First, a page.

While that example is tangential to the primary focus of my courses, I also see differences in what people take away related to computer science. For example, in the introductory course, some students say that they learned a more focused way of looking at a variety of problems. Others may have entered with a focused way of looking at problems. And others may not see broader applicability. That’s okay. It’s important to me that students find what is important to them from my course. And perhaps that’s a key issue: if we look primarily at the common learning outcomes, we miss the individual outcomes.

Okay, that’s probably enough. I seem to have found many of my primary concerns with measurable learning outcomes. The biggest concern is that the focus on measurable outcomes is that they tend to crowd out other outcomes, both common outcomes that are difficult to measure explicitly and individual outcomes that don’t fit into the outcomes for all expectation. But I also worry about the granularity of measurement that is appropriate, the focus on measuring things that we already observe in other ways, and the emphasis on product over process.

At times, I wonder if it’s just that the folks who focus on measurable outcomes have had very different teaching experiences than we do at Grinnell. With small classes, you see students learn and you can often tailor learning outcomes to individuals. If your experience is primarily in larger classes, it seems unlikely that you can see learning in individual students and you are more likely to focus on broad instruments rather than on the individual. Or maybe I’m just biased.

I do think I have an appropriate compromise solution [15]. My section on learning outcomes will begin with something like this statement [16].

In my experience, each student enters this course with their own goals and expectations and leaves the course with their own, individual learning outcomes. However, there are some common goals I have for this course. They include the following.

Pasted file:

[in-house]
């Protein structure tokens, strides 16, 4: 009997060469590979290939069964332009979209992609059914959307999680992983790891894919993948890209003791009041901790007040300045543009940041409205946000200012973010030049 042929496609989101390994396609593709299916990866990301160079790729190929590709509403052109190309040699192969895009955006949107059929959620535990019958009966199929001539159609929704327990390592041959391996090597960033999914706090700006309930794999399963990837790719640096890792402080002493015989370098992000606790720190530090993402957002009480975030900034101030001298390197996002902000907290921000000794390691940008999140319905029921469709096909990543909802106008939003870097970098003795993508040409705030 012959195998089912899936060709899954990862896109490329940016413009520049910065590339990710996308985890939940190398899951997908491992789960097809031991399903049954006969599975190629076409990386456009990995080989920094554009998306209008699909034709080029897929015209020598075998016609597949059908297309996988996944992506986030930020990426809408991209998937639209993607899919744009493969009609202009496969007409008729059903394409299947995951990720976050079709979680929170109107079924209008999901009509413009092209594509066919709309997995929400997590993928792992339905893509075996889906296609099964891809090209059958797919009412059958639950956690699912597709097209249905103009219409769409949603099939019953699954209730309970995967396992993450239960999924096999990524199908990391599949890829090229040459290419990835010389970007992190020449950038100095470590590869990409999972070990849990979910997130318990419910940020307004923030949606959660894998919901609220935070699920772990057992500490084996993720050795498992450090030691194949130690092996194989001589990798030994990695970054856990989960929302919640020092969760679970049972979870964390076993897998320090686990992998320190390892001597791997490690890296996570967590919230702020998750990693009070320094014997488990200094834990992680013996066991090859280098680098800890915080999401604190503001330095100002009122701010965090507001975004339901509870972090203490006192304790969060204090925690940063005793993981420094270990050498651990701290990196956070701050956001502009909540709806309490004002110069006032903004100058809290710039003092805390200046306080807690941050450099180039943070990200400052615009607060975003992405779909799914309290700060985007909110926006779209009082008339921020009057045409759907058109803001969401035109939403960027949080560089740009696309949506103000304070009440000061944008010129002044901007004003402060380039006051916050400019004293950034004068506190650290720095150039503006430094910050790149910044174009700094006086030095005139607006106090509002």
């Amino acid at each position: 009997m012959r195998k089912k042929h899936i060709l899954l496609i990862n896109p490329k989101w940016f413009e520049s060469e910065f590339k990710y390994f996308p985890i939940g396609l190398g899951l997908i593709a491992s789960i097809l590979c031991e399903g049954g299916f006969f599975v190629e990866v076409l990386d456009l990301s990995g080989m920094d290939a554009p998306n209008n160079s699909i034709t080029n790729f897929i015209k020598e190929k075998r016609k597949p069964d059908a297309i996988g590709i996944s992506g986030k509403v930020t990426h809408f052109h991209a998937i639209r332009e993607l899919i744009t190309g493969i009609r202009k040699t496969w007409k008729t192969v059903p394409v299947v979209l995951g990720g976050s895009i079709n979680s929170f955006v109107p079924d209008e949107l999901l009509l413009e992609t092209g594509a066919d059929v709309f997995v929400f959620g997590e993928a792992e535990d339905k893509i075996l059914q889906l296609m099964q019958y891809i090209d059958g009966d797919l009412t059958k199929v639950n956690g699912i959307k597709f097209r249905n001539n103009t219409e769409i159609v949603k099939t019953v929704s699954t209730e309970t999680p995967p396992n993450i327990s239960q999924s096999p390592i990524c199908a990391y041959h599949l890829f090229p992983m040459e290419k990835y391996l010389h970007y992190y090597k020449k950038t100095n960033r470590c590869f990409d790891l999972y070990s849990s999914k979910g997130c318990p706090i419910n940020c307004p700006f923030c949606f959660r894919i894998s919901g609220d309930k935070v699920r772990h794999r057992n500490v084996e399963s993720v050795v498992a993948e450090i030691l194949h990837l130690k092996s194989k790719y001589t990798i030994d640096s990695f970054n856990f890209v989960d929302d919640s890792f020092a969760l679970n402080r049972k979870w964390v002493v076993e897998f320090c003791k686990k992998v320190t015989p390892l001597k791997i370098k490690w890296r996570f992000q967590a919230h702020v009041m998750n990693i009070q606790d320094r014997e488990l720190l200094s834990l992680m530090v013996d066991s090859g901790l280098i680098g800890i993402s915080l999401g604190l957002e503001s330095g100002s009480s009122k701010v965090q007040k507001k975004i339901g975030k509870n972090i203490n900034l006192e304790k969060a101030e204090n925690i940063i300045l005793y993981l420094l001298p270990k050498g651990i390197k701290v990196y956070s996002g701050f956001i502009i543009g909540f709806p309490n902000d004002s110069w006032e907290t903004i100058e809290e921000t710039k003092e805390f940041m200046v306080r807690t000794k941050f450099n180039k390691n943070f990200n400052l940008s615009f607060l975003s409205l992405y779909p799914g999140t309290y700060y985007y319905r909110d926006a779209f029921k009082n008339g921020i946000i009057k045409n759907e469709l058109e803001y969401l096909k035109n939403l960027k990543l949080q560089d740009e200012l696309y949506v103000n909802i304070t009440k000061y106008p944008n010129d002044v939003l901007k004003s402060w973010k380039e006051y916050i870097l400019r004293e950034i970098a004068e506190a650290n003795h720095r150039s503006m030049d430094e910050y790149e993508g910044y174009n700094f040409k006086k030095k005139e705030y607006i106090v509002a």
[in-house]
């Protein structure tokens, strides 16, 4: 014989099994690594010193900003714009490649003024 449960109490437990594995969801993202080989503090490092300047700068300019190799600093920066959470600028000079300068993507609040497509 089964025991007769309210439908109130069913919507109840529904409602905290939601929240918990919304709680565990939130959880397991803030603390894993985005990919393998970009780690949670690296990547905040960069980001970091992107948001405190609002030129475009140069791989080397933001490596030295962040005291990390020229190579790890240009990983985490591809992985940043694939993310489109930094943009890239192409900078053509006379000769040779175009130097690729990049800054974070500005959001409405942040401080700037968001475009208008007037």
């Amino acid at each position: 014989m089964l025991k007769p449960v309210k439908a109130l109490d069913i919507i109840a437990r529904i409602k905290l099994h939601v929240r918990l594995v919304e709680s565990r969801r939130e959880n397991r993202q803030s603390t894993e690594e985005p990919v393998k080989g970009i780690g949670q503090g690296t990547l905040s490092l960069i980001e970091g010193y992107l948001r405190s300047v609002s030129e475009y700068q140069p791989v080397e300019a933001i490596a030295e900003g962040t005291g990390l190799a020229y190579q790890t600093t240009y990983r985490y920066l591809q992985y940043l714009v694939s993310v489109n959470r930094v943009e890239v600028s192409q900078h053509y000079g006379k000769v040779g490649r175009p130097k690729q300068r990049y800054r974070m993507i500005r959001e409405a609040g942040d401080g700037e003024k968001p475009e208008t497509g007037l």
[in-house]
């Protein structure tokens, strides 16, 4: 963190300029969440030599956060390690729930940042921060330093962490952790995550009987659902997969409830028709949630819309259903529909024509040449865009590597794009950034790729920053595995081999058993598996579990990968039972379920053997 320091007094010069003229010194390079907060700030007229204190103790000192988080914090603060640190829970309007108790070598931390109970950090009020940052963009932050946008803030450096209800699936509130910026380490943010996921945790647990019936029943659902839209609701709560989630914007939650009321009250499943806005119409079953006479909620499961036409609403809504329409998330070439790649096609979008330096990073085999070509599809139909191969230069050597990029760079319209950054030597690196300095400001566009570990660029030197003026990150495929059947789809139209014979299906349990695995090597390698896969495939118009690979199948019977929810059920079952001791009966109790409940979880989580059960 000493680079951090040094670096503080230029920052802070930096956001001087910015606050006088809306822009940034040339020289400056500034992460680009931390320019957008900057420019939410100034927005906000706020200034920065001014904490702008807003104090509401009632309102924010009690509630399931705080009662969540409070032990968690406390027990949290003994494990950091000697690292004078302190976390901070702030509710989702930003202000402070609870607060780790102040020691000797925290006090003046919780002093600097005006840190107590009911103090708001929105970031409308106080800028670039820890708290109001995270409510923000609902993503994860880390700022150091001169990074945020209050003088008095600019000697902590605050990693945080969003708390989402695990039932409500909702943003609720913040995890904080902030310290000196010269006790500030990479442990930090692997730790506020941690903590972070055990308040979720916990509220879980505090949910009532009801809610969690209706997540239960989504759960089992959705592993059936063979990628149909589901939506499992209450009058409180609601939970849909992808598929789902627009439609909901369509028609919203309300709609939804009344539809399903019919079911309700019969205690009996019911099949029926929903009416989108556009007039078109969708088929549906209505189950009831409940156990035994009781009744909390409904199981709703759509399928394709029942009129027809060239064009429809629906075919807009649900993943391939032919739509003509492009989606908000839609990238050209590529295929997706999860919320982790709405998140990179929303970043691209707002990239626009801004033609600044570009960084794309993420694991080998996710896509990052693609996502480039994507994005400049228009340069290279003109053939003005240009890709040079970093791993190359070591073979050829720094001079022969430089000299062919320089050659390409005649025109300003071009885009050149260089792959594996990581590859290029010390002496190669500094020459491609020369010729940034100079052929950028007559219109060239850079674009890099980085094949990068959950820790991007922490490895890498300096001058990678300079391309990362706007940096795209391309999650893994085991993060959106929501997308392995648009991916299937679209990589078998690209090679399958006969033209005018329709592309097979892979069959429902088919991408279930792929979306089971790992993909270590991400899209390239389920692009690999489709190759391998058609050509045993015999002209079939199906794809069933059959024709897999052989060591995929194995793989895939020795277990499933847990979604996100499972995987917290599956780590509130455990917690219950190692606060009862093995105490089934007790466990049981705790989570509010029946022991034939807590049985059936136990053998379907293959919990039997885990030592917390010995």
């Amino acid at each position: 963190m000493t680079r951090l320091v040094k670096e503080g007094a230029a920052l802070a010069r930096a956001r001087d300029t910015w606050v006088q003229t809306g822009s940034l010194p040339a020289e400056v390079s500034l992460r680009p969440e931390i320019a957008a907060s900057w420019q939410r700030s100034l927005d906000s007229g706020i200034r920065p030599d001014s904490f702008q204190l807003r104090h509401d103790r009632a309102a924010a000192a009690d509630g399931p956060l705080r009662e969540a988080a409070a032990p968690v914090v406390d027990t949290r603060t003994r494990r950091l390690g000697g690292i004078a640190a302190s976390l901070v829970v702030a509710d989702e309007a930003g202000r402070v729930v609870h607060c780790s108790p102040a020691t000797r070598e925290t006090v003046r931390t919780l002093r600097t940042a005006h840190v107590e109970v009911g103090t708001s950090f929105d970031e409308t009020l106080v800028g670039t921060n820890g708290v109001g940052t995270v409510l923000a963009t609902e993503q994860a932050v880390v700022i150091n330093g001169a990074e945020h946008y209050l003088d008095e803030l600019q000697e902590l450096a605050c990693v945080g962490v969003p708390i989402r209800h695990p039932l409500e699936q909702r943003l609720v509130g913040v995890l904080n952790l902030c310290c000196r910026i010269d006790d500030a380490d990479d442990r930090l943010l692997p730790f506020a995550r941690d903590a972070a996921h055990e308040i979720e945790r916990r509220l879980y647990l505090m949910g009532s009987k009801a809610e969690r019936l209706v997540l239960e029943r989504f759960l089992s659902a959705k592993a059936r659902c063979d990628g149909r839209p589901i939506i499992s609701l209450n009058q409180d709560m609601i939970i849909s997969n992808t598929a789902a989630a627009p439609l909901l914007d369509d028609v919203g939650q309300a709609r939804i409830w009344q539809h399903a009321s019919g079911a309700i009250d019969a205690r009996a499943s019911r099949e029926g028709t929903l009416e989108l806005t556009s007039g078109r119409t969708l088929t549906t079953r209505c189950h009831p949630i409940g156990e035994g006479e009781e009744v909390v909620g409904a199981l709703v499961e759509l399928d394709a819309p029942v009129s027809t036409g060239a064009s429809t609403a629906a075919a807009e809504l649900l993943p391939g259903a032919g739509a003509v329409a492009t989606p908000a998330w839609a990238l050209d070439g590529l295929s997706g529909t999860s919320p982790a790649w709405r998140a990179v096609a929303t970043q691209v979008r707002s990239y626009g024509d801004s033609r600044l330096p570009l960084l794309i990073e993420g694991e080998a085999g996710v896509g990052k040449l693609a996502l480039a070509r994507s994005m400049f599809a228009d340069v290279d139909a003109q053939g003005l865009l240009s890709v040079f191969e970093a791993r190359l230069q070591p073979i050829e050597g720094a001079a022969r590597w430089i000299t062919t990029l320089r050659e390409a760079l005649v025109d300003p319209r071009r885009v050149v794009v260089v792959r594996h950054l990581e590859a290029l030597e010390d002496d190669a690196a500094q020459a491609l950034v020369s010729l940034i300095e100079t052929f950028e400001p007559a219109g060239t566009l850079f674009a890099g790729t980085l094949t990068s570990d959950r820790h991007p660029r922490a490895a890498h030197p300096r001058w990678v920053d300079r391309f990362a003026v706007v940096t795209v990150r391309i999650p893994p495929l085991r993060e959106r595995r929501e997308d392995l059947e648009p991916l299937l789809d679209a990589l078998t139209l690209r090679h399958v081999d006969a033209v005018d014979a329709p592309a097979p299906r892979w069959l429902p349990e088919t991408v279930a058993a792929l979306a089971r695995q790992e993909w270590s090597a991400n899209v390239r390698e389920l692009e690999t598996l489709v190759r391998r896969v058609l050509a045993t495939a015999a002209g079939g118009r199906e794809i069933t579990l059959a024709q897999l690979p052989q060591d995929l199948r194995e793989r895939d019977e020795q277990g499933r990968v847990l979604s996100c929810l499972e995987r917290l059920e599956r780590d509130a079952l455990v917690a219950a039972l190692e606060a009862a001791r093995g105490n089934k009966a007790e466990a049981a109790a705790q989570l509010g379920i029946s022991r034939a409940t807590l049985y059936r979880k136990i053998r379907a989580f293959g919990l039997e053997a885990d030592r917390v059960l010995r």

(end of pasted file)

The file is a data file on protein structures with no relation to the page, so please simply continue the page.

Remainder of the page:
I will then mix together things we might consider measurable learning outcomes (e.g., can write a non-trivial program in Scheme; can write a recursive procedure; can read and interpret an algorithm) with less measurable outcomes (e.g., thinks better about problem solving).

In any case, I look forward to working with my colleagues in the Dean’s Office and the Center for Teaching, Learning, and Assessment about this part of my syllabus [17].

[1] The Faculty Handbook suggests that we should be sending them to our department chairs, so it’s not that much different to send them to the ASAs.

[2] I’m amazed by the number of things they are asking us to do Just in case the accreditors decide to ask for it. But I also understand that reaccreditation can induce anxiety.

[3] As you might expect, I had about a dozen critiques of the guidelines. I’m keeping those private.

[4] The Faculty Handbook is clear that faculty have control over the structure of their syllabi. So they really can’t require particular components.

[5] If Kool-Aid still a registered trademark? How about in the context of I’ve drunk the Kool-Aid?

[6] Stop laughing. If the recommendations are reasonable, such as the suggestion that we write about accommodations and religious holidays, I’m happy to follow them. And I’m willing to try things that might not be as reasonable.

[7] You can also read my notes on the Mission Statement.

[8] I define work broadly. It might include something as complex as a paper or examination or something as simple as classroom participation.

[9] I admit that we don’t see the changes happen in all students in every course. But we see them happen to most students in most courses.


[11] Or at least start to think like a computer scientist.

[12] Those are not the exact questions. I don’t have the instrument at hand.

[14] Four exams per semester.

[14] In many courses, I give a modicum of extra credit for a selected set of events on campus, typically major academic talks (e.g., Scholars Convocation or Rosenfield Symposia) or musical events, department talks and discussions, peer support activities (e.g., attending a peer’s play, concert, or athletic event), and a few other things. Since I give extra credit, I announce these events and encourage students to announce their own.

[15] It doesn’t really have to be a compromise as I have control over my syllabus. But, as I said earlier, I am trying to cooperate in this endeavor.

[16] And yes, I know it needs work.

[17] Don’t you feel sorry for them?

Version 1.0 of 2017-12-31.